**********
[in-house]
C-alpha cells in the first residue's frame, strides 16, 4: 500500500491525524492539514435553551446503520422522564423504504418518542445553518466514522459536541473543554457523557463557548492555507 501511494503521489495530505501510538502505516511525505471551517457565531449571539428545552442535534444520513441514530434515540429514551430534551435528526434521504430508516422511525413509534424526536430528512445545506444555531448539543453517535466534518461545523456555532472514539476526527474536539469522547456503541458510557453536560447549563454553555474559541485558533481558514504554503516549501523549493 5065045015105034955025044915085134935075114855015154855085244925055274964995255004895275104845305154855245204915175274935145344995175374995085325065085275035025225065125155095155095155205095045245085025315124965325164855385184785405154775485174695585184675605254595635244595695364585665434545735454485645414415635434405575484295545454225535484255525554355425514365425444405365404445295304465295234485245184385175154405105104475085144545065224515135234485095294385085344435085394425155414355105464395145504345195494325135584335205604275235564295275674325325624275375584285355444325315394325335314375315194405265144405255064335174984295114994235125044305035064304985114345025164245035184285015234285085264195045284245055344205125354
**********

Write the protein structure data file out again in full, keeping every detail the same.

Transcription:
[in-house]
C-alpha cells in the first residue's frame, strides 16, 4: 500500500491525524492539514435553551446503520422522564423504504418518542445553518466514522459536541473543554457523557463557548492555507 501511494503521489495530505501510538502505516511525505471551517457565531449571539428545552442535534444520513441514530434515540429514551430534551435528526434521504430508516422511525413509534424526536430528512445545506444555531448539543453517535466534518461545523456555532472514539476526527474536539469522547456503541458510557453536560447549563454553555474559541485558533481558514504554503516549501523549493 5065045015105034955025044915085134935075114855015154855085244925055274964995255004895275104845305154855245204915175274935145344995175374995085325065085275035025225065125155095155095155205095045245085025315124965325164855385184785405154775485174695585184675605254595635244595695364585665434545735454485645414415635434405575484295545454225535484255525554355425514365425444405365404445295304465295234485245184385175154405105104475085144545065224515135234485095294385085344435085394425155414355105464395145504345195494325135584335205604275235564295275674325325624275375584285355444325315394325335314375315194405265144405255064335174984295114994235125044305035064304985114345025164245035184285015234285085264195045284245055344205125354